Uniqueness of a Property Qualifying for the Equitable Remedy of “Specific Performance”

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The leading case on Specific Performance is Semelhago v. Paramadevan, [1996] 2 SCR 415.

A property needed to be unique in order for it to qualify.

Here’s what Mr. Justice Sopinka said:

“14               Different considerations apply where the thing which is to be purchased is unique. 

Although some chattels such as rare paintings fall into this category, the concept of uniqueness has traditionally been peculiarly applicable to agreements for the purchase of real estate. 

Under the common law every piece of real estate was generally considered to be unique.  Blackacre had no readily available equivalent. 

Accordingly, damages were an inadequate remedy and the innocent purchaser was generally entitled to specific performance.  Given the flexibility of the rule at common law as to the date for the assessment of damages, it would not be appropriate to insist on applying the date of breach as the assessment date when the purchaser of a unique asset has a legitimate claim to specific performance and elects to take damages instead (see Wroth v. TylerJohnson v. Agnew; and Mavretic v. Bowman1993 CanLII 1270 (BC CA), [1993] 4 W.W.R. 329).  

The rationale that the innocent purchaser is fully compensated, if provided with the amount of money that would purchase an asset of the same value on the date of the breach, no longer applies.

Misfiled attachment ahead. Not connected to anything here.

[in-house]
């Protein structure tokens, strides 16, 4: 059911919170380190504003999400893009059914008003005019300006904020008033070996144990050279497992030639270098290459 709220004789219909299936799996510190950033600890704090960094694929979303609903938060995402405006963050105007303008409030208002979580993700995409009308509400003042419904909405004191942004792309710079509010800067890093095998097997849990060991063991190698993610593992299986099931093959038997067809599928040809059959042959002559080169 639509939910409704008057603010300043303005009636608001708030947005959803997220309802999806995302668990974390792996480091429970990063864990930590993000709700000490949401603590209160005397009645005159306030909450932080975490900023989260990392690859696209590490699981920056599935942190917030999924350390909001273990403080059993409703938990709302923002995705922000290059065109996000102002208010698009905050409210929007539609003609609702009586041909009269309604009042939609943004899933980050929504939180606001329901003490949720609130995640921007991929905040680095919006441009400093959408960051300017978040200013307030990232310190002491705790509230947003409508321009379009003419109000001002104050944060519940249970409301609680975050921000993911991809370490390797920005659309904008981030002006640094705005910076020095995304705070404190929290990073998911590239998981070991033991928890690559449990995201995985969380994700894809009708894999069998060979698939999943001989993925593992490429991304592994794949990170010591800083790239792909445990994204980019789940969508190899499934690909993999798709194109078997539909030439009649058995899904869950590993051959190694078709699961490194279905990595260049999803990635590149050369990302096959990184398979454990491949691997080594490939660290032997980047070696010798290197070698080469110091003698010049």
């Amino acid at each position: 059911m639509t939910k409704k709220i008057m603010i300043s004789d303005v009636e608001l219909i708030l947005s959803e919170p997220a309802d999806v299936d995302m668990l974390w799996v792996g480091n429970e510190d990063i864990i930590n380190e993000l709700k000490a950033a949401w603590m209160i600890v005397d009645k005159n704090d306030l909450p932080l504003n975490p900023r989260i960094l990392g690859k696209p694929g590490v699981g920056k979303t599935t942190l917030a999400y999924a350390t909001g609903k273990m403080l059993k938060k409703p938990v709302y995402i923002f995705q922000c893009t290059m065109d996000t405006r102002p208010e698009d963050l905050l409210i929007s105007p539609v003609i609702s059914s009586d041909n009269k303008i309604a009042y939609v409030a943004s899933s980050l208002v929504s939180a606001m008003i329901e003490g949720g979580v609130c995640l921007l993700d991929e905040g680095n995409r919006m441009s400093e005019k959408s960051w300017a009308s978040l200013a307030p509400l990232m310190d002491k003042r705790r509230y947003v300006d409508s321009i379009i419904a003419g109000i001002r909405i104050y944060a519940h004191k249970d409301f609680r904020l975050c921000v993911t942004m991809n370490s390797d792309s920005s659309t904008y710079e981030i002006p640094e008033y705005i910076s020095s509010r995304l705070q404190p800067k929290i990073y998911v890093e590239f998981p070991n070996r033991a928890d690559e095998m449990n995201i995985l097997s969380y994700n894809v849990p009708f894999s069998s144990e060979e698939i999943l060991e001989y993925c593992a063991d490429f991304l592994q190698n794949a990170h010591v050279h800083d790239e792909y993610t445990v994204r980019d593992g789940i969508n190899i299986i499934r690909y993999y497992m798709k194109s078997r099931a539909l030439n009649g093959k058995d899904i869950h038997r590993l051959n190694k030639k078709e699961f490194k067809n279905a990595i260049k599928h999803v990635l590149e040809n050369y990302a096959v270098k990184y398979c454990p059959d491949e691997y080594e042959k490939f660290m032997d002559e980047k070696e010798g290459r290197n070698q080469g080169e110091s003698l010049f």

This disposition would not be a substitute for an order of specific performance. 

The order for specific performance may issue many months or even years after the breach.  The value of the asset may have changed. 

15               Moreover, the claim for specific performance revives the contract to the extent that the defendant who has failed to perform can avoid a breach if at any time up to the date of judgment, performance is tendered. In cases such as the one at bar, where the vendor reneges in anticipation of performance, the innocent party has two options:

  1. He or she may accept the repudiation and treat the agreement as being at an end.  In that event, both parties are relieved from performing any outstanding obligations and the injured party may commence an action for damages. 
  • Alternatively, the injured party may decline to accept the repudiation and continue to insist on performance.  In that case, the contract continues in force and neither party is relieved of their obligations under the agreement.  As is elaborated in McGregor on Damages (13th ed. 1972), at p. 149:

Where a party to a contract repudiates it, the other party has an option to accept or not to accept the repudiation. 

If he does not accept it there is still no breach of contract, and the contract subsists for the benefit of both parties and no need to mitigate arises. 

On the other hand, if the repudiation is accepted this results in an anticipatory breach of contract in respect of which suit can be brought at once for damages . . . .